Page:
Paul Galvin: Wardrobe workout
There's no excuse for not looking good as you exercise, says Paul Galvin
Published 12/06/2011 | 23:59
Gym bunnies -- by far the greatest by-product of Celtic Tiger Ireland. Pretty young women in Lycra Capri pants, jersey shorts and trainers embracing a whole new lifestyle and attitude.
Our newly discovered affluence opened our eyes to good old-fashioned exercise. Of course, being a nation of considerable means meant good old-fashioned exercise was never going to be good enough. We would need somewhere suitably impressive to do it in. Gyms mushroomed all over Ireland and we became the fittest generation since Cú Chulainn.
Women drove the movement in the main and men followed in their slipstream, as we do. Or maybe, this once, we can claim to be the market leaders in gym-going. With it grew a demand for stylish, attractive yet functional gym gear. Three mornings or evenings a week with the girls required a new wardrobe, with gear that was stylish enough to be worn afterwards for brunch or coffee. And it was great -- a sign of our physical health, mental wellbeing and confidence as a nation.
With the economic collapse, you just hope we don't retreat again into our pre-Tiger state of being, when going to the pub, complaining and walking the underdog were hobbies. Let's stay fit and play hard, Ireland.
So, girls got fit and got the look even better. Fellas suddenly realised they needed to keep up with these independent sisters doing it for themselves and joined gyms too, if only to ogle. Or even find a companion. It has happened, I'm told.
A very good friend once told me that I was lucky to be my age, as Irish women were so much more attractive today than in his time, as back then (the 1970s and 1980s) there were no gyms.
Simplicity really is the key to dressing for the gym, though the simple days of putting on a pair of shorts, a T-shirt and trainers didn't last long. Gym culture soon turned to yoga culture. Gyms were for sweaty brows, yoga for high brows.
So the gear became more and more stylish, body conscious and flattering. Stella McCartney's collection for Adidas is a case in point: a fusion of high fashion and active wear full of great pieces, from Capri pants to hoodies, tank tops, studio jackets and modern takes on T-shirts, all made from traditional or organic fabrics but finished with contemporary cuts.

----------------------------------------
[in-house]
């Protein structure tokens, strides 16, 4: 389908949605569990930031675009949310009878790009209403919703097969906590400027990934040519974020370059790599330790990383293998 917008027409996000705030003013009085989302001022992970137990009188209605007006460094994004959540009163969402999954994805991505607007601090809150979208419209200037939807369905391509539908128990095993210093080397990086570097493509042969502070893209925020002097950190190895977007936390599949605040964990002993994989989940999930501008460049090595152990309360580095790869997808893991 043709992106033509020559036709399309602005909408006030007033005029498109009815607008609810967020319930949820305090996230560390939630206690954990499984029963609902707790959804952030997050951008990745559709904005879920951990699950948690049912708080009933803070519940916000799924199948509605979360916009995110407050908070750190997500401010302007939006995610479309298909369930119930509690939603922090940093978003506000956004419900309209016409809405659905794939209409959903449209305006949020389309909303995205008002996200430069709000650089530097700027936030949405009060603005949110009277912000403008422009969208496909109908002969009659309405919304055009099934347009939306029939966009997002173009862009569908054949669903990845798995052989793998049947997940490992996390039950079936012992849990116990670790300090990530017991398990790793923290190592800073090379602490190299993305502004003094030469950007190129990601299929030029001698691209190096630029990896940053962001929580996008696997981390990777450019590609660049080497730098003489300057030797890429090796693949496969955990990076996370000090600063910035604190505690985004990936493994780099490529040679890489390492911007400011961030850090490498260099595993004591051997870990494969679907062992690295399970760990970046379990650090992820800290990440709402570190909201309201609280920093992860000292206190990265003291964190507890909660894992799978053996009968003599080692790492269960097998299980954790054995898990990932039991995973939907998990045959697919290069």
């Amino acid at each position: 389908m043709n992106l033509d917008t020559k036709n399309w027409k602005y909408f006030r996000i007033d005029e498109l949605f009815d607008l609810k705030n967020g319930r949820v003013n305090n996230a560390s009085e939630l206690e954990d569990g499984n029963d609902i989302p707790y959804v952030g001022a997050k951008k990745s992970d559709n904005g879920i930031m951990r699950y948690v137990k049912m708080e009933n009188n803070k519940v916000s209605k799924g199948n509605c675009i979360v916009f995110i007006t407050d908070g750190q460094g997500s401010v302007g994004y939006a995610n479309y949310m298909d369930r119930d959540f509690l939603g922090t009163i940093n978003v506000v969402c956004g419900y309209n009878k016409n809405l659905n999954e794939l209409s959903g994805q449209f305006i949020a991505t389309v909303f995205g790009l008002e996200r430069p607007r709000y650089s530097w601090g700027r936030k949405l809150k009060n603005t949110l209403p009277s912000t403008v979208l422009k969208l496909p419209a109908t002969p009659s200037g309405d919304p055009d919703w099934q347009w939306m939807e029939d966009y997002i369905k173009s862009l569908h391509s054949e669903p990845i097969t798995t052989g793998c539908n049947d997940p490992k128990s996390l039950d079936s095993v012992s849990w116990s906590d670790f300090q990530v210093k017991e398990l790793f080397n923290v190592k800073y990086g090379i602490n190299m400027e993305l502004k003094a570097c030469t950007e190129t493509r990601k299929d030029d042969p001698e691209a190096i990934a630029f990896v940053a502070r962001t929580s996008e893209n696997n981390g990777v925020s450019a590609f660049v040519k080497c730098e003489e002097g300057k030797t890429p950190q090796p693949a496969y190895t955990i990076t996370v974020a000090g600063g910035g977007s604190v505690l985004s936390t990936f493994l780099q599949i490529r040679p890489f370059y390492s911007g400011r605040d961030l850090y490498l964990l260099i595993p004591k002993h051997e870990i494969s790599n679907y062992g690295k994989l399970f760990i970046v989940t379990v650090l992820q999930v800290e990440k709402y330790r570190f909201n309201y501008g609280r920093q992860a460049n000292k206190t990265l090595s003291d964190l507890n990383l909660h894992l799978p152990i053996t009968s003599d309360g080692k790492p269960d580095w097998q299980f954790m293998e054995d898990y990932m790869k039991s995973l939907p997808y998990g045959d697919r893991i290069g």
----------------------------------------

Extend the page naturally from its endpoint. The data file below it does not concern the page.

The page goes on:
So much active wear is available online now too. Sweaty Betty is a UK-based online shop for girls with a fantastic range of gear catering for yoga, Pilates, swimming, tennis, boxing, running and cycling. All very chic.
There are two looks I love on a girl in the gym. The first is three-quarter-length leggings or Capri pants with trainers, obviously, and a simple T-shirt and sweater with the hair tied up. Very elegant, even in the gym.
Or more simple again, running shorts and a vest top. Sweatbands can be stylish and practical.
It all depends on body shape and proportions, of course. Slimmer girls will go for more Lycra and Spandex blends in their gym gear, which cling to and sculpt the body. Not-so-slim girls may prefer looser cotton or polyester. The problem with these fabrics is they cling with sweat, unlike Lycra or Spandex which are breathable and manage moisture better. Regardless, the most important thing is to dress for your own comfort.
For men, it's best to keep it simple. Most sports shops will cater for our basic gym needs. New Balance does good, strong, supportive running shoes that look the part too. The right length shorts are important. T-shirts are best, too, in the main.
Never the cycling shorts, never the high tops, and never the raging BO, lads. Good personal hygiene is the only accessory you need.
The explosion of the gym culture has been such that active wear has found its way to the catwalk again. Lots of zip detail, mesh inserts, panelling and pops of fluorescent colour on dresses, skirts, shirts all nod to sportswear from the catwalk this spring/ summer.
Isabel Marant really nailed what is a tricky fusion of labour and love. From the gym to the catwalk, the look met on the streets. Drawstring tracksuit legs with heels and vests made for a great daytime look. Varsity jackets, chinos and court shoes became evening wear. Shorts and knee socks found their way to the clubs.
It's very easy to look bad in the gym. We can't all look like an extra from an Eric Prydz video, but the key is never, never overdo it physically. The only thing you'll pull like that is a muscle.
Whether you're a guy or a girl keep it classy. Things will work out.